One in four adults with non-group healthcare coverage did not receive needed care because it cost too much, according to a new report from nonprofit Families USA.
The report analyzed data from the Urban Institute's Health Reform Monitoring Survey of adults who purchased private, non-group coverage for individual or family plans in 2014.
Among adults who purchased non-group coverage, the report found that the proportion of enrollees who had lower to middle incomes rose from 25.4 percent in 2013 to 36.9 percent in 2014. The percent of adults who purchased non-group insurance with no deductible increased from 3.6 percent in 2013 to 10.6 percent in 2014.
Additionally, the report found that, out of adults with deductibles of $1,500 or more per person, nearly 30 percent went without needed care because they couldn't afford it. For those with deductibles under $1,500 a person, only 19.6 percent went without care.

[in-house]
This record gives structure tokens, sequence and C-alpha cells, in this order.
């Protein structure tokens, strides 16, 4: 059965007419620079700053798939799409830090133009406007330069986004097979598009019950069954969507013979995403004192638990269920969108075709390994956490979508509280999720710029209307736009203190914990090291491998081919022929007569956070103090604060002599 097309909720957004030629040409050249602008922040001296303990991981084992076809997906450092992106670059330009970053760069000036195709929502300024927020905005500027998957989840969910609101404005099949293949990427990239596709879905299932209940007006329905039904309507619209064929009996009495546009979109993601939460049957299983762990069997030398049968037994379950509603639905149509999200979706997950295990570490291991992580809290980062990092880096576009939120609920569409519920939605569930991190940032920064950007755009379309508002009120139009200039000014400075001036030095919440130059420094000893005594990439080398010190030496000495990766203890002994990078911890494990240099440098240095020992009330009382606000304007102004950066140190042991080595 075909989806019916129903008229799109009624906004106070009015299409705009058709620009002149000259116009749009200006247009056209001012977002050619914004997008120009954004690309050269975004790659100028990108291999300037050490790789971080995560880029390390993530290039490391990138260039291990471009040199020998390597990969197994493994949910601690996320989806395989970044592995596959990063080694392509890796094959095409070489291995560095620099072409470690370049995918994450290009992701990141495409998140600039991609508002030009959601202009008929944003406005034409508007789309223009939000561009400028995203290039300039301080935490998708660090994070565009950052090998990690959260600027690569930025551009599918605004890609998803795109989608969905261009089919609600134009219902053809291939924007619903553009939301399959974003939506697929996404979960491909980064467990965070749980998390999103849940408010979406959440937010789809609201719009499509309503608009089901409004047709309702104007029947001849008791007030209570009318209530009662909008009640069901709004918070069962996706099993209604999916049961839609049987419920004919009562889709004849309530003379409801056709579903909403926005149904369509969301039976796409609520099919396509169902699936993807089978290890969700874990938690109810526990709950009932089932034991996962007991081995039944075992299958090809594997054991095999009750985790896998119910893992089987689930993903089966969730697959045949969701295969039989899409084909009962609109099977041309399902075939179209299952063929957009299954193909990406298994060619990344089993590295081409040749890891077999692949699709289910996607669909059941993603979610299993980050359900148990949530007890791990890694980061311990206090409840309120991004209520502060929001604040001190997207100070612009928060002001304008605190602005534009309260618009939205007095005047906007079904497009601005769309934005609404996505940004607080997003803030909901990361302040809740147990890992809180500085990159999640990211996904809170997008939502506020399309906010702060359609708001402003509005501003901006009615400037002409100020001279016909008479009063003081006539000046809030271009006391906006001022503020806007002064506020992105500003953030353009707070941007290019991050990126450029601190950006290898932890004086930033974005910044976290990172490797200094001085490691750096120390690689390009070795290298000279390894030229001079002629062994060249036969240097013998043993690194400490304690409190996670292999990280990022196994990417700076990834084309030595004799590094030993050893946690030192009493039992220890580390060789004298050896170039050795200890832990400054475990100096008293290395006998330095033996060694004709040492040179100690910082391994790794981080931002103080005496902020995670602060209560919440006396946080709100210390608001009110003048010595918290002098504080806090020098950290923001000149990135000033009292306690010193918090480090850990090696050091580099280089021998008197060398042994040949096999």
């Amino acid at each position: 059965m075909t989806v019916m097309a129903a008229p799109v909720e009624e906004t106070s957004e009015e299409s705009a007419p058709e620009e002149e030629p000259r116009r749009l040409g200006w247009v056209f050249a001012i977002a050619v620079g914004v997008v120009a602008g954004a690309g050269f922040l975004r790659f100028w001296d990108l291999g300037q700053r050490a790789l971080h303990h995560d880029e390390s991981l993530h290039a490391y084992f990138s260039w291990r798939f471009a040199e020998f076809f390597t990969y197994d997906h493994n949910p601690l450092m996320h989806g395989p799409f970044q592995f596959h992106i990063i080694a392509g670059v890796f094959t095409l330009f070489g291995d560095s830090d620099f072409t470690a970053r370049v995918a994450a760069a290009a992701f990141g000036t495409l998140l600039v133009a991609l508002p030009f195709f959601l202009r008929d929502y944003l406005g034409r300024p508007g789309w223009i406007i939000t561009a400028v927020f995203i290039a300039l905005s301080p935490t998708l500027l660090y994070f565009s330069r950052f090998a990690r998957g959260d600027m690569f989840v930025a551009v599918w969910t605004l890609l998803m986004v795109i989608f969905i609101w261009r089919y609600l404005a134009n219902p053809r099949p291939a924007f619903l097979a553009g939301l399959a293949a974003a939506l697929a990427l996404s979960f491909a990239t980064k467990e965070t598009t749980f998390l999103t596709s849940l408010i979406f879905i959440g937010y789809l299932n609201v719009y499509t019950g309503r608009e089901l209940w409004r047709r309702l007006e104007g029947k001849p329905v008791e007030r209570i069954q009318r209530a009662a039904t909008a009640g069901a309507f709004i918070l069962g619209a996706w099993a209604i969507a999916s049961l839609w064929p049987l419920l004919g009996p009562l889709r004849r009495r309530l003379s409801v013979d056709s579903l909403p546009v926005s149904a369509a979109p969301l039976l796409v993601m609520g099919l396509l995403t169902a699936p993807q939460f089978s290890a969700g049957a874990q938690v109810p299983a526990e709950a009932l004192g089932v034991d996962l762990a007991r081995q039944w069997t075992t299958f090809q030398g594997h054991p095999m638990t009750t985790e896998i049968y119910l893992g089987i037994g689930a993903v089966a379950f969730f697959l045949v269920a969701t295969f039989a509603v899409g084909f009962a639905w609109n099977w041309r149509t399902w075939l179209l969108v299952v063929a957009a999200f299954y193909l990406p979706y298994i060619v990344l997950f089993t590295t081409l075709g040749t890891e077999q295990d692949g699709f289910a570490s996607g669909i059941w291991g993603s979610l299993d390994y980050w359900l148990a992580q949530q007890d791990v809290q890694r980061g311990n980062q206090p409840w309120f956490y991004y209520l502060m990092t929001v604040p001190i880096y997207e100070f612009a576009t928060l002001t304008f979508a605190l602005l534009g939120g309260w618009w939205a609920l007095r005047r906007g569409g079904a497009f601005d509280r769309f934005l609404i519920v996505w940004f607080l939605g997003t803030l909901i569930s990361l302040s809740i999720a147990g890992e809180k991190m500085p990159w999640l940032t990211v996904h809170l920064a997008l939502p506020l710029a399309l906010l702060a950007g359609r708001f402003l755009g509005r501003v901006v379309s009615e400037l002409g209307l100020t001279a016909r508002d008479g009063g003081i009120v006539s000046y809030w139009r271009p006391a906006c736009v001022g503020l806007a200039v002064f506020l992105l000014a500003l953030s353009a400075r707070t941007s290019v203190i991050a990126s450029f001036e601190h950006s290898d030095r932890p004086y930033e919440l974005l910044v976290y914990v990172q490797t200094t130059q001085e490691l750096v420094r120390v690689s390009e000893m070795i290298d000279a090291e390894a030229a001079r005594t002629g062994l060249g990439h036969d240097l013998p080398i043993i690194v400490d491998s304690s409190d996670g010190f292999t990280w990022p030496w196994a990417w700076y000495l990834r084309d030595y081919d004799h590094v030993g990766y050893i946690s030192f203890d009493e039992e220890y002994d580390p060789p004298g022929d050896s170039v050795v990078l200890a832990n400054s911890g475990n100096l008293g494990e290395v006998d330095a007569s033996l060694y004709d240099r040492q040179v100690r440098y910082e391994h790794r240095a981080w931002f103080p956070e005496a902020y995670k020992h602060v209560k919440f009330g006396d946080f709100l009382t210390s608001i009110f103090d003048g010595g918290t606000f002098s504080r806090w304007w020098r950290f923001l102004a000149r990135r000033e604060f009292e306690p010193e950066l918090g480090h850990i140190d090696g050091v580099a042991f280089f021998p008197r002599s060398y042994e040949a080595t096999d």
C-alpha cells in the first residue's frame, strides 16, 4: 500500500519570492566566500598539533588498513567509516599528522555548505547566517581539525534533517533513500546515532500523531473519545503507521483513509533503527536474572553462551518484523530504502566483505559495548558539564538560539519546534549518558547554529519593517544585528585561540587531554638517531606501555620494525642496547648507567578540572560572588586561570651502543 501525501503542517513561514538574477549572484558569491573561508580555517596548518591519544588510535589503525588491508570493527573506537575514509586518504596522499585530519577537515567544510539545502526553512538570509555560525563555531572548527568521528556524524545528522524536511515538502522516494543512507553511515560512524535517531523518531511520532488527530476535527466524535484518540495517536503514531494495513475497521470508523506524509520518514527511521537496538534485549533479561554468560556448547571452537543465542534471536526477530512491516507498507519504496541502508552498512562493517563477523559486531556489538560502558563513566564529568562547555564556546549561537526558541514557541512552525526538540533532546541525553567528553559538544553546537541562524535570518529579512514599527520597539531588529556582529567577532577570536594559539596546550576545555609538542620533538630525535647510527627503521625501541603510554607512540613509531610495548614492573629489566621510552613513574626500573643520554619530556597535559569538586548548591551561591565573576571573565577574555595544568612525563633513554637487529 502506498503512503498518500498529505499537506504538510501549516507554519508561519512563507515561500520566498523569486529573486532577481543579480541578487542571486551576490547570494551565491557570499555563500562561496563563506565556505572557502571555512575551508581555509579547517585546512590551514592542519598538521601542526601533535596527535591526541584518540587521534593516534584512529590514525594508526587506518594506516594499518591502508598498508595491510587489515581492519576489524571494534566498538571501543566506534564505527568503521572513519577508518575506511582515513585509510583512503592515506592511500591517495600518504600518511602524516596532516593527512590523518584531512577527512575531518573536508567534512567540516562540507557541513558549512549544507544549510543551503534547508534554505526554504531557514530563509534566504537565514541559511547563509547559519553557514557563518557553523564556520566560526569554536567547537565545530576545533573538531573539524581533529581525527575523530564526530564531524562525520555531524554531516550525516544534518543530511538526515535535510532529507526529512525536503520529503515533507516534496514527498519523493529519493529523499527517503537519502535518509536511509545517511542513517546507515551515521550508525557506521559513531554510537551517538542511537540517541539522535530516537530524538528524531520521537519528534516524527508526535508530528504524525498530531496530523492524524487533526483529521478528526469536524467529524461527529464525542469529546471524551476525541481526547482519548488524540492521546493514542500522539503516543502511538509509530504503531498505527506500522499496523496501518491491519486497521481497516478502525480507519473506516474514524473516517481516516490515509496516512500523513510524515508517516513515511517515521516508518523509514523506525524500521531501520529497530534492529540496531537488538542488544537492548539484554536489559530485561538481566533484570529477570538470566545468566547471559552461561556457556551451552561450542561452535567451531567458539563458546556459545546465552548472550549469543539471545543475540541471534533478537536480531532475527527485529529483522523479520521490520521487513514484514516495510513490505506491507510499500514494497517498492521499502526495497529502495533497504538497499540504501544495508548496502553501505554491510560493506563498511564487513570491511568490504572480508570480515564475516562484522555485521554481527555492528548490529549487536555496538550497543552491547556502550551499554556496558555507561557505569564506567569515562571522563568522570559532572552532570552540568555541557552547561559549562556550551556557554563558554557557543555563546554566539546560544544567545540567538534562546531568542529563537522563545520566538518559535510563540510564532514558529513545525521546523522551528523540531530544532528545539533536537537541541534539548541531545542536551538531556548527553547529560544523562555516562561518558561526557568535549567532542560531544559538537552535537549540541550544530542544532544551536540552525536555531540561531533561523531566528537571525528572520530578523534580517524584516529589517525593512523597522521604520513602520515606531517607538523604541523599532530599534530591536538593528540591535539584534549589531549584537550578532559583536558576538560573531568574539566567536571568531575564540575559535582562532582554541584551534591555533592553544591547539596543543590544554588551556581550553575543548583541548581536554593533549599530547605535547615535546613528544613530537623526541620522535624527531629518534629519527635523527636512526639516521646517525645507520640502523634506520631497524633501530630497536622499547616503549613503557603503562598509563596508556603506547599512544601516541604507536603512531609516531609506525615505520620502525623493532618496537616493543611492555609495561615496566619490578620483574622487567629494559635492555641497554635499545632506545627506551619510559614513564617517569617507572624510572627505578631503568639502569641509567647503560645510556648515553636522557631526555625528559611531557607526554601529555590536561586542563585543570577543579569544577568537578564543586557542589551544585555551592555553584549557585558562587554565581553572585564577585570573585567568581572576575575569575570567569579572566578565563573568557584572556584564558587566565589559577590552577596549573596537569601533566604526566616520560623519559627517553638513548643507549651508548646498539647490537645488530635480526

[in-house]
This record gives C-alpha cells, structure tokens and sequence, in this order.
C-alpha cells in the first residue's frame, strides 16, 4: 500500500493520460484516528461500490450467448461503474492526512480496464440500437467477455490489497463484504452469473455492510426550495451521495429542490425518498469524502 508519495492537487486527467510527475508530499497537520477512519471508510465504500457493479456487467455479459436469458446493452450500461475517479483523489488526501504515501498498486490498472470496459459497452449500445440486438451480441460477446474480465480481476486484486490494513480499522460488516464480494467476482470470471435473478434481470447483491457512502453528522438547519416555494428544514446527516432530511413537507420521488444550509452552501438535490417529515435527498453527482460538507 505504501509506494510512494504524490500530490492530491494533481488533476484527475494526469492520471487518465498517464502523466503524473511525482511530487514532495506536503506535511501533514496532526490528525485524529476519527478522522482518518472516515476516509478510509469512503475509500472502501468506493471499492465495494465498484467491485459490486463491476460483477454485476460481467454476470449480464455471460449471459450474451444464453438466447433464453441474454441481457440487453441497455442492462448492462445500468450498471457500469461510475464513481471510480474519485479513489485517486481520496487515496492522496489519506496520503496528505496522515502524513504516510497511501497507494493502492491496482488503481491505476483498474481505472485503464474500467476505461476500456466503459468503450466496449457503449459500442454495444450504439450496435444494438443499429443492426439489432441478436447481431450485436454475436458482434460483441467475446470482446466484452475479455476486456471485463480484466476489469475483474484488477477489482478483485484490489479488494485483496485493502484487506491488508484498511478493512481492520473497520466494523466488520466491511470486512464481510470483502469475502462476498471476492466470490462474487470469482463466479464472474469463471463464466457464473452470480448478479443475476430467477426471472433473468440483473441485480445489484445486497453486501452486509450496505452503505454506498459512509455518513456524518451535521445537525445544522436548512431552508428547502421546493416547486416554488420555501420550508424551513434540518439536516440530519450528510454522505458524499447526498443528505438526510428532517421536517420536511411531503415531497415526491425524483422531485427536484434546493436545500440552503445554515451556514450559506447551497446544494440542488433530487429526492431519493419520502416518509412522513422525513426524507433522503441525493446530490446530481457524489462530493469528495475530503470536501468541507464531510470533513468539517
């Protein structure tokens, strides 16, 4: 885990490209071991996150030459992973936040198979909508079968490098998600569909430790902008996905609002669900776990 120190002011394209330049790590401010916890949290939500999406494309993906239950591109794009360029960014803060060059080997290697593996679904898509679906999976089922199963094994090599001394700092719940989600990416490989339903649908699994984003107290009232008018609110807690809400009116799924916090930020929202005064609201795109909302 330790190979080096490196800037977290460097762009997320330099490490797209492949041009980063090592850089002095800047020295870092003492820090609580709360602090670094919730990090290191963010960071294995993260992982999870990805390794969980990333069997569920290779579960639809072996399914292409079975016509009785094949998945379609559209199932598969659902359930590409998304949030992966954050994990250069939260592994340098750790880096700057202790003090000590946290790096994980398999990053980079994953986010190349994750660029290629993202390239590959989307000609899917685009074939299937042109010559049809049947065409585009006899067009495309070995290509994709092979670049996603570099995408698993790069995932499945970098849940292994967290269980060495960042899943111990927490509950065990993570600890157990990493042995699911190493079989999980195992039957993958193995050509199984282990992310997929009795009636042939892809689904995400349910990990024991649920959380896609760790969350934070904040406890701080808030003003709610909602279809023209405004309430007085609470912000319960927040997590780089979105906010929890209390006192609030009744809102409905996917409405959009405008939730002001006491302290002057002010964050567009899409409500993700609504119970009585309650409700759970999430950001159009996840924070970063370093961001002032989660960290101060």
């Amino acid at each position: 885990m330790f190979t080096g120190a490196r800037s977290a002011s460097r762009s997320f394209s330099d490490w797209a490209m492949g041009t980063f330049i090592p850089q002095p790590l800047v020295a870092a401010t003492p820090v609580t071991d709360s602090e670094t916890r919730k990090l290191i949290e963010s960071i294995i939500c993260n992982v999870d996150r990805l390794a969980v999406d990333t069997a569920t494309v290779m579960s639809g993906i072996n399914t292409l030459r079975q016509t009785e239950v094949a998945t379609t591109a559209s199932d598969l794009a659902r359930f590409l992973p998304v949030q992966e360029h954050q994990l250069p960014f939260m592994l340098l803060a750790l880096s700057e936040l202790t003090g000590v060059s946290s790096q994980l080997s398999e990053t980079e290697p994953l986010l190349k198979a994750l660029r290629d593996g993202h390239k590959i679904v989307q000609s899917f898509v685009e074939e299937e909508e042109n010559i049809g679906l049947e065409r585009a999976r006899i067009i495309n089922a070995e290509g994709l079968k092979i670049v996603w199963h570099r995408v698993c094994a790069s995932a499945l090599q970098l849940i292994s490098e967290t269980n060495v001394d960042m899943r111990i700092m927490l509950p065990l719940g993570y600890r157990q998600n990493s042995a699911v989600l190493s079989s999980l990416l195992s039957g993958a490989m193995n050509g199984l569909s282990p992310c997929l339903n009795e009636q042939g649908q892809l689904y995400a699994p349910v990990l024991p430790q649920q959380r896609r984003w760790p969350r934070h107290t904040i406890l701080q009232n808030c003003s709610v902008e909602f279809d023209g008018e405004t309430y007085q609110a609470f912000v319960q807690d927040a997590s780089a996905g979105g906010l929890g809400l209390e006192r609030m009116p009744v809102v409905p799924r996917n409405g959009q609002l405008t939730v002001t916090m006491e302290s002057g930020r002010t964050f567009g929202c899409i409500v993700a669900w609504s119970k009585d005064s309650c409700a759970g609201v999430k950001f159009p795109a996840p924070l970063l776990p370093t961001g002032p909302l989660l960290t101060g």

When it comes to selecting health plans, most individuals chose bronze and silver plans because of the lower premiums--the average deductible of silver plans in 2014 ranged between $2,267 and $3,030, noted the report.
Insurers can do more to make their plans more affordable for consumers. Connecticut's health insurance exchange, for instance, requires all insurers to offer a silver plan that exempts basic outpatient services--such as prescriptions for generic drugs--from the $3,000 deductible, reported the Washington Post. In turn, the consumer pays a co-pay of $10 for the drug prescription.
Even though high deductibles are part of a growing cost-sharing trend in health insurance--which has helped reduce the increased rate in health spending--the recent debate at hand is whether high deductibles actually help or harm people's health, FierceHealthPayer previously reported.